Derek Chauvin Faces Judge at Initial Appearance on Federal Charges
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Derek Chauvin Waives His Right to Contest Federal Detention Given His ‘Current Situation’ as a Convicted Murderer

Post-conviction mugshot.

The former Minneapolis police officer convicted in state court of murdering George Floyd, Jr., faced a federal judge Tuesday on charges he violated the civil rights of two suspects.

Chauvin is charged federally with two counts of Deprivation of Rights Under Color of Law regarding a September 4, 2017 incident involving a 14-year-old. He is also charged with two counts of Deprivation of Rights Under Color of Law in connection with Floyd’s death.

Chauvin’s initial appearance was before U.S. Magistrate Judge Becky R. Thorson. Though Chauvin is charged in two separate cases, the initial appearance covered both matters.

Chauvin confirmed that he could both see and hear Thorson in the remote Zoom hearing. Thorson allowed Chauvin to remove his face mask and described at the judge’s direction what he was seeing on his virtual courtroom screen. Chauvin consented to holding the hearing via videoconference.

Assistant U.S. Attorney Manda Sertich said the government had no objection to holding the initial appearance via videoconference. Defense attorney Eric J. Nelson concurred by lodging no objection.

Judge Thorson reminded the government of its obligation to hand exculpatory evidence to the defense under Brady v. Maryland and other cases. She told Chauvin he had the right to remain silent.

Chauvin gave his full name for the court — Derek Michael Chauvin — and said he is 45 years old.

Thorson then laid out the indictments against Chauvin.

“Yes, your honor,” Chauvin said when asked if he read the indictments and understood them.

Thorson noted that “the court has already appointed counsel” in both of the federal cases.

As Law&Crime noted earlier Tuesday, Chauvin’s previous attorney, Eric J. Nelson, has been appointed to represent him in federal court. According to court records, Nelson is now being paid as an appointed attorney for the “financially unable” defendant.

“Yes, your honor,” Chauvin said when the judge asked if he wished to proceed with Nelson as his defense counsel.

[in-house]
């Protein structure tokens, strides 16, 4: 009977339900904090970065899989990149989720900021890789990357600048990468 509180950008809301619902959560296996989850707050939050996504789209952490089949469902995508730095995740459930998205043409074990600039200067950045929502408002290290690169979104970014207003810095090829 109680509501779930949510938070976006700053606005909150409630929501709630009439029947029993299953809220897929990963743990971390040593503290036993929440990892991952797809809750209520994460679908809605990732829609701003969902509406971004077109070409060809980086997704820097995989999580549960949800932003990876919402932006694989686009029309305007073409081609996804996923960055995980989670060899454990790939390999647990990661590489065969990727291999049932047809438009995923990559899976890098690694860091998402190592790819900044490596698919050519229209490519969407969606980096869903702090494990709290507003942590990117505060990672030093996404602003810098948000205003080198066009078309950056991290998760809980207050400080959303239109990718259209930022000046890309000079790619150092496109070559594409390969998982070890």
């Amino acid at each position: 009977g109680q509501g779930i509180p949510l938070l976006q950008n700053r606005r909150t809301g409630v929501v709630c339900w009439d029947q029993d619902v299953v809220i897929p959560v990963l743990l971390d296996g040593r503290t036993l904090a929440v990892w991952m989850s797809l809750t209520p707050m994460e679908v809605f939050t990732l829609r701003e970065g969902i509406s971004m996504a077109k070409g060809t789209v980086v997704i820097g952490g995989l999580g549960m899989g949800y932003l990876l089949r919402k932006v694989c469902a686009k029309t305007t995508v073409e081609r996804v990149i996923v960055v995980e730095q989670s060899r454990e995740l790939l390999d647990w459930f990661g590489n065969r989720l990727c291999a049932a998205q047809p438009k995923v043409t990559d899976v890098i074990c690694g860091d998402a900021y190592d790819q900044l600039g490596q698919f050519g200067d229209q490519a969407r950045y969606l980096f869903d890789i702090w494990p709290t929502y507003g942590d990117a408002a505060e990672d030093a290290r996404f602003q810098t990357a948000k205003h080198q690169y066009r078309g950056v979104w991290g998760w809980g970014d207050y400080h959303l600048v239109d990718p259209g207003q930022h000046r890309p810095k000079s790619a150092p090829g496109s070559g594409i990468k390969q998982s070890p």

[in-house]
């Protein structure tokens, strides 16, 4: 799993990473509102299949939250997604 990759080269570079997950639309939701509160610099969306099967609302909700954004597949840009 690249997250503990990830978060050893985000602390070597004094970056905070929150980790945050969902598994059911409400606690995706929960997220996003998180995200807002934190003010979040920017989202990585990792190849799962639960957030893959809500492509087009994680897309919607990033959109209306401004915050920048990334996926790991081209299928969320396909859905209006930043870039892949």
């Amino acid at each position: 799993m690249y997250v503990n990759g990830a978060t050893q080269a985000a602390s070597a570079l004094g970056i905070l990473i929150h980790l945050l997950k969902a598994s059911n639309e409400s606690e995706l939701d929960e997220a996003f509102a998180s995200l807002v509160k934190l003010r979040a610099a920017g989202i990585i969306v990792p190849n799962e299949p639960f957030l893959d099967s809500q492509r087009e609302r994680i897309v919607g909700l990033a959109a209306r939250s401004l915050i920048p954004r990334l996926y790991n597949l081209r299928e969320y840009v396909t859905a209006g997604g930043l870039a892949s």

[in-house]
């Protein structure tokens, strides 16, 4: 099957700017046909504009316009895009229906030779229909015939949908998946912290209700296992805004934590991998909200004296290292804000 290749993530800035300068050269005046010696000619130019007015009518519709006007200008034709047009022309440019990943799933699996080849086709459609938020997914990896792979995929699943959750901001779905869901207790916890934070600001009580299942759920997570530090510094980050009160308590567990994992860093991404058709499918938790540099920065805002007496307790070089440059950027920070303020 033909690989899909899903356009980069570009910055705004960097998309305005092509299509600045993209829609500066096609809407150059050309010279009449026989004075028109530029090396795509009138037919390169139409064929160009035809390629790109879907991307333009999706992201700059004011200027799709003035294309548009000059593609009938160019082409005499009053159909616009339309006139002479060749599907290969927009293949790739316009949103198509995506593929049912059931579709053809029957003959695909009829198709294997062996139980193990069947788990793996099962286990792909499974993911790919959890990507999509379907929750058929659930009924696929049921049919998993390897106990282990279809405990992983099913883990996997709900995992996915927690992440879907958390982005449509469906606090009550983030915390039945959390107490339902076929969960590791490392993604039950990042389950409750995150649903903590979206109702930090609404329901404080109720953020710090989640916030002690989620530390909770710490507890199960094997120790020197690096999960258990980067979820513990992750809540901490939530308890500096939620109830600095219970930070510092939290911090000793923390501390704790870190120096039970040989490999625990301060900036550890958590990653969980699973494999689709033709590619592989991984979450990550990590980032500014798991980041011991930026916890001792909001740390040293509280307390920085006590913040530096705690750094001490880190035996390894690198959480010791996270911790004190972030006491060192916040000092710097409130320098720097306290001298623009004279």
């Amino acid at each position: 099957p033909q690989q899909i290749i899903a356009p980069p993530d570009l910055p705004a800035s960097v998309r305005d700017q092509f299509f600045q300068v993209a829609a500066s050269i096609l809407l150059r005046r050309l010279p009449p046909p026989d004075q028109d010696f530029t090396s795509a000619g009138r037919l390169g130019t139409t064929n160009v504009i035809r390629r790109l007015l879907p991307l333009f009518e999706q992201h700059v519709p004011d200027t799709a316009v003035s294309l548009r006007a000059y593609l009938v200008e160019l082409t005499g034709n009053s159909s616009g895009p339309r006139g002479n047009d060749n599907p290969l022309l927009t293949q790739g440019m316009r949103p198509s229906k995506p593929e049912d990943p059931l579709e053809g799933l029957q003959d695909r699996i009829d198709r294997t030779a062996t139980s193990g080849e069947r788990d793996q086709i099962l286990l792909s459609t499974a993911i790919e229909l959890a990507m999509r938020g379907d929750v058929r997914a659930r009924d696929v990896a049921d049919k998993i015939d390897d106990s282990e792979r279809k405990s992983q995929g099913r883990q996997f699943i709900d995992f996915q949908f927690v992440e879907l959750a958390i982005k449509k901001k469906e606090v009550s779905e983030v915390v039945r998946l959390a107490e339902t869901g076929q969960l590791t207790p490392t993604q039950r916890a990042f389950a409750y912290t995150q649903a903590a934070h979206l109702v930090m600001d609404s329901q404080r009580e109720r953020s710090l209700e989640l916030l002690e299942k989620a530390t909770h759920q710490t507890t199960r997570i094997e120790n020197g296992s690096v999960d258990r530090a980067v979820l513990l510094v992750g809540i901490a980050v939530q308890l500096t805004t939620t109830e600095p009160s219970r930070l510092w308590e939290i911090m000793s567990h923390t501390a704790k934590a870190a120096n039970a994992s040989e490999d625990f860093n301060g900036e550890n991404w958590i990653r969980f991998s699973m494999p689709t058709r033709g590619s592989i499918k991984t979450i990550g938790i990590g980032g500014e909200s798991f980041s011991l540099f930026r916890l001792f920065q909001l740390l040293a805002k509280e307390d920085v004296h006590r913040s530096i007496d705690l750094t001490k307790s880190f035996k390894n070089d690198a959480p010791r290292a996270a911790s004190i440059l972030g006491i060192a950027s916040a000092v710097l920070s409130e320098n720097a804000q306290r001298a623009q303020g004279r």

“I do, your honor,” Nelson responded when asked if he wished to accept the appointment.

The government then moved to keep Chauvin detained pending trial and said it was prepared to submit a detention order for the judge to sign. The defense did not oppose the motion for detention. Chauvin said he did not realize the issue was up for debate given his “current situation.” Though the remote telephone connection was spotty, he appeared to say he believed it was a “moot point” to contest his federal detention — presumably because he has already been convicted of murder in state court and faces up to 40 years in prison. Chauvin has not yet been sentenced in Minnesota state court after a jury there convicted him in April of murdering George Floyd. Chauvin is scheduled to be sentenced on those state charges on June 25.

Judge Thorson gave Chauvin a moment to speak privately with his attorney to review the matter of pretrial detention. After a minute or two, a somewhat dejected-sounding Chauvin agreed to waive his right to a federal detention hearing.

The judge never mentioned Chauvin’s state court conviction during the process. She said Chauvin would remain in the custody of the U.S. Marshals Service pending future proceedings in federal court.

Thorson said an arraignment would be the next step in the proceeding.

Prosecutors said they had “nothing further” to address on the record.

Neither did Nelson.

“That concludes the initial appearance,” Thorson said while thanking the parties for their assistance in setting up the remote proceeding.  No future court date was immediately scheduled.

[Image via the Minnesota Department of Corrections]

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Aaron Keller holds a juris doctor degree from the University of New Hampshire School of Law and a broadcast journalism degree from Syracuse University.  He is a former anchor and executive producer for the Law&Crime Network and is now a Senior Editor for the Law&Crime website. DISCLAIMER:  This website is for general informational purposes only.  You should not rely on it for legal advice.  Reading this site or interacting with the author via this site does not create an attorney-client relationship.  This website is not a substitute for the advice of an attorney.  Speak to a competent lawyer in your jurisdiction for legal advice and representation relevant to your situation.